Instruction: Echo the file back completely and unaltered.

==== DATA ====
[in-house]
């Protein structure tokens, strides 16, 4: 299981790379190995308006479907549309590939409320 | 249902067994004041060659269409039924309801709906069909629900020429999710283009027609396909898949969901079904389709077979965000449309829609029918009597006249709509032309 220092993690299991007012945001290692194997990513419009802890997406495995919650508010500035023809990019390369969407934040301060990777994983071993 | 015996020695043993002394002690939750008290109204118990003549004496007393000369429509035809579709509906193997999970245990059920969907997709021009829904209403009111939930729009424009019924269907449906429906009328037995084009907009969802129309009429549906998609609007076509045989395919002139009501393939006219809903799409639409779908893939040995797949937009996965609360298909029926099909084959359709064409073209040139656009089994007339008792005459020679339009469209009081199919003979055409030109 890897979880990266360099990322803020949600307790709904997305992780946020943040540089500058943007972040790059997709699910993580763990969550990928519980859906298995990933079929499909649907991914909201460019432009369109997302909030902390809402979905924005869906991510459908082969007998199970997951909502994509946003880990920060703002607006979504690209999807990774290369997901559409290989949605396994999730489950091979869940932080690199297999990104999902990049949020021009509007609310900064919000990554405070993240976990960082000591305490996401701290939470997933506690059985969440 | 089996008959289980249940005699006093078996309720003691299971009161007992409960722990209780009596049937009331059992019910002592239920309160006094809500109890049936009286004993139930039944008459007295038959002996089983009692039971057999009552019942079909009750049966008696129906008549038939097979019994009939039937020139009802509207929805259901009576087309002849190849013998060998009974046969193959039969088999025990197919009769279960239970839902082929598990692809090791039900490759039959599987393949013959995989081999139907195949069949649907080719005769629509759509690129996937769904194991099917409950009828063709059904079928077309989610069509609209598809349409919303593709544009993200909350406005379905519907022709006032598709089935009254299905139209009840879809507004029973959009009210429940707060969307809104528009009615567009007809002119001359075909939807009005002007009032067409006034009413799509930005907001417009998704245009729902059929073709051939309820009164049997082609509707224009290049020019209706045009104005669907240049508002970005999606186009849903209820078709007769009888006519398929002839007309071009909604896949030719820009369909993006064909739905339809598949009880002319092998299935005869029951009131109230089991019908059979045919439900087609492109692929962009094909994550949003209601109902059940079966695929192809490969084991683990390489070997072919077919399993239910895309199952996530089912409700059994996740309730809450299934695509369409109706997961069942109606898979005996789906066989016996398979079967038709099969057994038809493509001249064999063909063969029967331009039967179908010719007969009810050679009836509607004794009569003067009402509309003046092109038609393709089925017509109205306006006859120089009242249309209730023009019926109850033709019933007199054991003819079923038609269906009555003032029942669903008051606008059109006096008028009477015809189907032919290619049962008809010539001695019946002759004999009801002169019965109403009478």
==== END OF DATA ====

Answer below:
[in-house]
């Protein structure tokens, strides 16, 4: 299981790379190995308006479907549309590939409320 | 249902067994004041060659269409039924309801709906069909629900020429999710283009027609396909898949969901079904389709077979965000449309829609029918009597006249709509032309 220092993690299991007012945001290692194997990513419009802890997406495995919650508010500035023809990019390369969407934040301060990777994983071993 | 015996020695043993002394002690939750008290109204118990003549004496007393000369429509035809579709509906193997999970245990059920969907997709021009829904209403009111939930729009424009019924269907449906429906009328037995084009907009969802129309009429549906998609609007076509045989395919002139009501393939006219809903799409639409779908893939040995797949937009996965609360298909029926099909084959359709064409073209040139656009089994007339008792005459020679339009469209009081199919003979055409030109 890897979880990266360099990322803020949600307790709904997305992780946020943040540089500058943007972040790059997709699910993580763990969550990928519980859906298995990933079929499909649907991914909201460019432009369109997302909030902390809402979905924005869906991510459908082969007998199970997951909502994509946003880990920060703002607006979504690209999807990774290369997901559409290989949605396994999730489950091979869940932080690199297999990104999902990049949020021009509007609310900064919000990554405070993240976990960082000591305490996401701290939470997933506690059985969440 | 089996008959289980249940005699006093078996309720003691299971009161007992409960722990209780009596049937009331059992019910002592239920309160006094809500109890049936009286004993139930039944008459007295038959002996089983009692039971057999009552019942079909009750049966008696129906008549038939097979019994009939039937020139009802509207929805259901009576087309002849190849013998060998009974046969193959039969088999025990197919009769279960239970839902082929598990692809090791039900490759039959599987393949013959995989081999139907195949069949649907080719005769629509759509690129996937769904194991099917409950009828063709059904079928077309989610069509609209598809349409919303593709544009993200909350406005379905519907022709006032598709089935009254299905139209009840879809507004029973959009009210429940707060969307809104528009009615567009007809002119001359075909939807009005002007009032067409006034009413799509930005907001417009998704245009729902059929073709051939309820009164049997082609509707224009290049020019209706045009104005669907240049508002970005999606186009849903209820078709007769009888006519398929002839007309071009909604896949030719820009369909993006064909739905339809598949009880002319092998299935005869029951009131109230089991019908059979045919439900087609492109692929962009094909994550949003209601109902059940079966695929192809490969084991683990390489070997072919077919399993239910895309199952996530089912409700059994996740309730809450299934695509369409109706997961069942109606898979005996789906066989016996398979079967038709099969057994038809493509001249064999063909063969029967331009039967179908010719007969009810050679009836509607004794009569003067009402509309003046092109038609393709089925017509109205306006006859120089009242249309209730023009019926109850033709019933007199054991003819079923038609269906009555003032029942669903008051606008059109006096008028009477015809189907032919290619049962008809010539001695019946002759004999009801002169019965109403009478």